Prior to his first term which began in 2015, President Muhammadu Buhari promised a lot, including promises of addressing Nigeria’s housing deficit of about 17 million head-on.
While there were some actions taken in that direction, not so much impact was made, unfortunately.
Buhari’s party, the All Progressive Congress (APC) had said it will build one million houses per annum if elected into power.
The party said it will review the Land Use Act and provide infrastructures to realise the plan of addressing Nigeria’s housing deficit.
The then APC National Publicity Secretary, and now Minister of Communications, Alhaji Lai Mohammed stated at an inter-party debate organised by the Centre for Democracy and Development (CDD) and Open Society Initiative for West Africa (OSIWA) in 2015 titled, “The Challenges of Housing, Water and Power Supply in Nigeria: What is the Master Plan?” that “We will use the Land use Act to reform land in a manner that will encourage all states to computerise their lands.
“That’s why we said we will create a mortgage market that we can build one million houses per annum.”
He further stated then that PDP had committed 50 million Euro bond to finance the mortgage.
“We have also asked the relevant government agencies, especially the Nigeria Mortgage Refinancing Company (NMRC) take active hold of the money.
“We have already partnered 18 states to provide affordable housing from rent to own approach,” he said.
But so far, not so much has been achieved in relation to the above stated promises.
Next Level: What Can Nigerians Expect?
During his campaign for re-election this year, the new mantra was ‘Next Level,’ a supposed promise to advance whatever policies there were to a more appreciable height.
This has set the tone for expectation about what ‘Next Level’ will mean for Nigeria’s housing sector, which is in need of several policy interventions, policy repeals and passages.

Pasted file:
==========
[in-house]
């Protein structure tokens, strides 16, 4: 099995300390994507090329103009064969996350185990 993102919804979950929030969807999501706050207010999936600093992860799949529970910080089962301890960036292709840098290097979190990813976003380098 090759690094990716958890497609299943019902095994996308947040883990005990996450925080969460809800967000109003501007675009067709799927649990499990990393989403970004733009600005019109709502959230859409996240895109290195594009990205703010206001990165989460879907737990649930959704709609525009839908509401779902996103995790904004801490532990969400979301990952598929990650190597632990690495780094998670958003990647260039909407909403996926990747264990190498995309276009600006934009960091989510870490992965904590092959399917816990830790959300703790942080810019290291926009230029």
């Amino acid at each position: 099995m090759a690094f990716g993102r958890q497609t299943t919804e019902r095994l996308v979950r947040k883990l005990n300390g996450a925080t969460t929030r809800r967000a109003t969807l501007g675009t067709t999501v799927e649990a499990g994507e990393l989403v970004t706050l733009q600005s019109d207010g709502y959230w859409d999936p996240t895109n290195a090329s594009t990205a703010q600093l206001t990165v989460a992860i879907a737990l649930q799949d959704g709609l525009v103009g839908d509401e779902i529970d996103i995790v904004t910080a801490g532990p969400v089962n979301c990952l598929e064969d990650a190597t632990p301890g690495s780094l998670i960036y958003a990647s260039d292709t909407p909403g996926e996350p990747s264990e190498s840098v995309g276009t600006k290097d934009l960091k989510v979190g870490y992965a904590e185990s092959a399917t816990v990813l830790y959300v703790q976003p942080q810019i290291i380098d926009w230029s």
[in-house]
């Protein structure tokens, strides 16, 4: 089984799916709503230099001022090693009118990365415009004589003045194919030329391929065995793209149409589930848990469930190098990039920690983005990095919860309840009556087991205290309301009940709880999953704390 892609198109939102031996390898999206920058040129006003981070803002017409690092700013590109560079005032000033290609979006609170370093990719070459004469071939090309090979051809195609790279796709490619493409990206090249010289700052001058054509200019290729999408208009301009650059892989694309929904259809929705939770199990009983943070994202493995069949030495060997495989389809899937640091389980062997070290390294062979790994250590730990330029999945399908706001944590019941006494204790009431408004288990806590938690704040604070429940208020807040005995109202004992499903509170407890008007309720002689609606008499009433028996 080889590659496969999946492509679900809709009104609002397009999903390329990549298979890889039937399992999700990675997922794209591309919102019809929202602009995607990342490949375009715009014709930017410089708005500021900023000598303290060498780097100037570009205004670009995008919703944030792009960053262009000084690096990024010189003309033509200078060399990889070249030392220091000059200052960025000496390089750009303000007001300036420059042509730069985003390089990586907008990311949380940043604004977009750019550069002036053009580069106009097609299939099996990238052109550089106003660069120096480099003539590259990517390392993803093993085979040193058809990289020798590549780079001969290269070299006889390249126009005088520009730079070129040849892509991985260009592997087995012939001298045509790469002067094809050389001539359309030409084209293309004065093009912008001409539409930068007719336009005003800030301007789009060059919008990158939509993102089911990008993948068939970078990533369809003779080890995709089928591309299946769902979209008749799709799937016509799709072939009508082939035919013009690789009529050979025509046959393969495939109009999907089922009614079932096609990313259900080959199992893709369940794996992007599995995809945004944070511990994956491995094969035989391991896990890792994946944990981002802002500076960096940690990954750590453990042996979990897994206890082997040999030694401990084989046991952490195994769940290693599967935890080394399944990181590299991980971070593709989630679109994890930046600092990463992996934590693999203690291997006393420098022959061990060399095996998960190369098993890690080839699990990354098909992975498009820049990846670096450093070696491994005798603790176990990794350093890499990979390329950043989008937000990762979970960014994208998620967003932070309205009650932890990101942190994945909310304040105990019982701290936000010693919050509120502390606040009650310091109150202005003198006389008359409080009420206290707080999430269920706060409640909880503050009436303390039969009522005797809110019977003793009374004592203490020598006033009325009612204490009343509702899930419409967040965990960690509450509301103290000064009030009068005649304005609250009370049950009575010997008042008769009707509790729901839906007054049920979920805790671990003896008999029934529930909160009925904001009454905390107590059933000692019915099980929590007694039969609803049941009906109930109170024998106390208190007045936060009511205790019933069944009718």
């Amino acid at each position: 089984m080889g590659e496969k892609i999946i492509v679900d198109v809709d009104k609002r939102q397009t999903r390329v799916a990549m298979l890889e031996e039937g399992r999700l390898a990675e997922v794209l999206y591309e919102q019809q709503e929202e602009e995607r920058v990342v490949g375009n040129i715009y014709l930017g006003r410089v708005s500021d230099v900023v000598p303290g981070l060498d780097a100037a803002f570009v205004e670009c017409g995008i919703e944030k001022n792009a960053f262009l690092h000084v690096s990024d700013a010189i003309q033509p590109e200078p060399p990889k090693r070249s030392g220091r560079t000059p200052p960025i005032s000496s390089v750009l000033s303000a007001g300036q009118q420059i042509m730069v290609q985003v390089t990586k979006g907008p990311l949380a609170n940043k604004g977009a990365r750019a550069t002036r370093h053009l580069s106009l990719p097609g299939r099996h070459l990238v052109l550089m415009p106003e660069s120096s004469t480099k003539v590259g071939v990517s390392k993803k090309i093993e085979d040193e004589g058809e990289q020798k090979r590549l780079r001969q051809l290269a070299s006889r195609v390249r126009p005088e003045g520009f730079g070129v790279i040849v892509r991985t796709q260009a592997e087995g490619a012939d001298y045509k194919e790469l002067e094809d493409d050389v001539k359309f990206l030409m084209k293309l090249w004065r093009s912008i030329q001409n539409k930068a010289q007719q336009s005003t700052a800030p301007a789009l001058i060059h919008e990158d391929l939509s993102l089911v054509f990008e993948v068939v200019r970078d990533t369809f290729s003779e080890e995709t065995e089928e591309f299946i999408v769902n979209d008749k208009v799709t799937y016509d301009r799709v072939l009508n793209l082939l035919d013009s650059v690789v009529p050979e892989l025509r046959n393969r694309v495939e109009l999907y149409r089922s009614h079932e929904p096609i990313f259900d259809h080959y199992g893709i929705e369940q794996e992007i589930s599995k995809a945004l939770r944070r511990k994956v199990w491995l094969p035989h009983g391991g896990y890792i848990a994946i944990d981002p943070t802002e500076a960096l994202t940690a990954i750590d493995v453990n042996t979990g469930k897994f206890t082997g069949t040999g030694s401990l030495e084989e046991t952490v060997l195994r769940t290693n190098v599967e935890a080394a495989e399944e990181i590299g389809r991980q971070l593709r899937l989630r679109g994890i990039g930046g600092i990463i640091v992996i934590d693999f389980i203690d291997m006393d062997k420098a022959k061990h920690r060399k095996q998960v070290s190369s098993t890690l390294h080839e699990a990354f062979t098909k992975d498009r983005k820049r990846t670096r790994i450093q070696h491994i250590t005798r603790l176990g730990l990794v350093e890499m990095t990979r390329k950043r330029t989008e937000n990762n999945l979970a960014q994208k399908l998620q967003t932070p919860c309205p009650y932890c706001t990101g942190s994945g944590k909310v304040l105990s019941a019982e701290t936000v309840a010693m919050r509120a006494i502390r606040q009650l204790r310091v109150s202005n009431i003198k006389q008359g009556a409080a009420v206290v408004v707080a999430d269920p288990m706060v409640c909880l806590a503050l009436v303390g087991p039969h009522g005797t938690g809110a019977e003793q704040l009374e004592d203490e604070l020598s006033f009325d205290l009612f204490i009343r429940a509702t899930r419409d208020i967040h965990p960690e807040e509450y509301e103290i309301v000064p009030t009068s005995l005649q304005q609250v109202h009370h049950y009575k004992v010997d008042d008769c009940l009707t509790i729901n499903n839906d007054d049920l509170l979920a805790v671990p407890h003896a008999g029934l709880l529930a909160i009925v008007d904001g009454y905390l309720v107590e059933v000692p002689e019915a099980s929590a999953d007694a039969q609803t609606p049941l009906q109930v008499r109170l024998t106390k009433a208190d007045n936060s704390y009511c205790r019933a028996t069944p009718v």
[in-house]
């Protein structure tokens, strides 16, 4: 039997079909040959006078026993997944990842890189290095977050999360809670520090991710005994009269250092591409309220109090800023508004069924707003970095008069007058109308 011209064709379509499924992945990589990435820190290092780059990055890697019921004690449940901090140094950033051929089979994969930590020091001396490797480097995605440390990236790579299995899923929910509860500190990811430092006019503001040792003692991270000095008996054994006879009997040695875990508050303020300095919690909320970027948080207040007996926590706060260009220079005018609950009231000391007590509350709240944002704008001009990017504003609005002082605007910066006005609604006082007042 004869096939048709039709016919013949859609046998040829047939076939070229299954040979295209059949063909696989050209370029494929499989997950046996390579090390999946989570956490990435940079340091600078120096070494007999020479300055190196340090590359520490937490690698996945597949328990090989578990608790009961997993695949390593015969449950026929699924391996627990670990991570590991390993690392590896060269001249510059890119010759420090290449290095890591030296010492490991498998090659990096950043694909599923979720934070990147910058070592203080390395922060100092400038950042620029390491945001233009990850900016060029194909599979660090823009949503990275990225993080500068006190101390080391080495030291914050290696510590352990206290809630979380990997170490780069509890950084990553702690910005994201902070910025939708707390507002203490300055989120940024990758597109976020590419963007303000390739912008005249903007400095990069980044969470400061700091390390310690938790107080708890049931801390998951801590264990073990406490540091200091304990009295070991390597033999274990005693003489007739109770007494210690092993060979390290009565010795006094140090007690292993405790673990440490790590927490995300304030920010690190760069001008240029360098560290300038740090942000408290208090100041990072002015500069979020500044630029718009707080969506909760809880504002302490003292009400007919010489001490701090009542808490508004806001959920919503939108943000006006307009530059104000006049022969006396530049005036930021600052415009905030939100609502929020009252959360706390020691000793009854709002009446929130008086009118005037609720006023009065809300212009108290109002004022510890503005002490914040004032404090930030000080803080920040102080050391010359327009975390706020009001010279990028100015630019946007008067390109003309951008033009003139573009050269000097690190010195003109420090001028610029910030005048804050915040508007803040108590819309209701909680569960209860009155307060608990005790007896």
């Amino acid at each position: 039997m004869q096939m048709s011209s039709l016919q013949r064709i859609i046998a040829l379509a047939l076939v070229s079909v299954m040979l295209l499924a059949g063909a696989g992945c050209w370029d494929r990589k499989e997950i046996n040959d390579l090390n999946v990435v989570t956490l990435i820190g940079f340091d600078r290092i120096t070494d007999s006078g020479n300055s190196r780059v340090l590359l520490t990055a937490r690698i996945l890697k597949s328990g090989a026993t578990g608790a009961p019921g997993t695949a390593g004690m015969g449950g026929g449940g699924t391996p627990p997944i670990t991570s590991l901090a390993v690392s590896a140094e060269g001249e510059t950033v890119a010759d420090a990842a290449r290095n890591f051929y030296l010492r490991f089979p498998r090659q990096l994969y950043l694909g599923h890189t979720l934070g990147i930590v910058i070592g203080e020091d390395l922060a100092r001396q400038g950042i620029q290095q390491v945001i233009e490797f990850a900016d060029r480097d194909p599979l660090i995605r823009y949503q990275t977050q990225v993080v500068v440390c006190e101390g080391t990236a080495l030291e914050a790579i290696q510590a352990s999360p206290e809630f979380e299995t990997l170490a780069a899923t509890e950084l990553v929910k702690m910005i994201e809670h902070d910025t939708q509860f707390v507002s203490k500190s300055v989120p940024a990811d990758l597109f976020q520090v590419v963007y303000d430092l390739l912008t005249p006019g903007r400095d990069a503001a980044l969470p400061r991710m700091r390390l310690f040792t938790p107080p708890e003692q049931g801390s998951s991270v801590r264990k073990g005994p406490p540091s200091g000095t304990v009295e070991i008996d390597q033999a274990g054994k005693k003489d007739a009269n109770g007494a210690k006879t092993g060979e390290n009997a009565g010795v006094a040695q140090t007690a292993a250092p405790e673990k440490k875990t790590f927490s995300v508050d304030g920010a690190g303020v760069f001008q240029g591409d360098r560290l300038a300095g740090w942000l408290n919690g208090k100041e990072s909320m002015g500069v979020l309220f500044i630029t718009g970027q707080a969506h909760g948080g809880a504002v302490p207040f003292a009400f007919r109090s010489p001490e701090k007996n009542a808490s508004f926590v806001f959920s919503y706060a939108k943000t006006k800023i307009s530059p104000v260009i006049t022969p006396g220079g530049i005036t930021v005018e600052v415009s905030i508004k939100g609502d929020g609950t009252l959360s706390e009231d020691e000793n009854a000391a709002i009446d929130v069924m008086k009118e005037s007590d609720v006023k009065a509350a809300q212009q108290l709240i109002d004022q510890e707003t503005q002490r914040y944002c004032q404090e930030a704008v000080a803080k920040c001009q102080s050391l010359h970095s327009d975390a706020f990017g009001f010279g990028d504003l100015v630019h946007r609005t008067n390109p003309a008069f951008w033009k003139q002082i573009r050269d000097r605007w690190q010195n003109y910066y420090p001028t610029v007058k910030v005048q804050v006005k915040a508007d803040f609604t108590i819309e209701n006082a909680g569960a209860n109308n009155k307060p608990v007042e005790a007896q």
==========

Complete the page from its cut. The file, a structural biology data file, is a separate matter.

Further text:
One of the counter productive decisions made by the government according to Housing Sector experts was the merging of ministries of works, power and housing.
These ministries are so significant that it will be impossible to achieve needed results unless they are untangled and administered by individual ministers.
As the President is planning to constitute a new ‘Next Level’ cabinet, the expectation is that it will reflect a better outlook for Housing. Will the president unbundle these ministries? Will there be a new approach to housing? These are the questions dominating the discussion among industry enthusiasts.
According to some Housing sector stakeholders who spoke with Housing News, the President owes a duty to Nigerians, especially the low income earners who voted for him.
The expectation for Next Level is that even those in informal sectors like carpentry, bricks making, farming, drivers and all sorts of artisans will be able to enjoy a housing policy that gives them opportunity to own their own homes.
“Next Level should bring a solution to our housing crisis, where those low income earners who voted President Buhari will have a house of their own they can afford,” said Frank Aba, a real estate investor.
Speaking further, he said that with the right approach, housing can be used to reduce poverty of citizens. “The quality of life will significantly improve for those who are able to benefit from a well thought housing program by the government. They should also widely consult with industry stakeholders on how to provide not only houses that are affordable but also of high standard,” he advised.
Other stakeholders also emphasis on the need for the amendment of the land use act, speedy work on the foreclosure bill, amendment of the NHF bill among others.
This has been suggested as actions that should be on the priority list of the 9th National Assembly.
To avoid mistakes of the past, housing industry experts harp on the need for wide sector consultations before final decisions are made with regard to these laws.
While the government has received some commendation for its efforts with regards to Family Homes Fund, Housing Loans etc, there is the unmistakable recognition of the fact that there is still a lot more to be done.
It is the hope of many that the government will match words with actions in order to realise the set housing objectives for Africa’s largest economy, in order to also attract more local and foreign investors.
By Ojonugbwa Felix Ugboja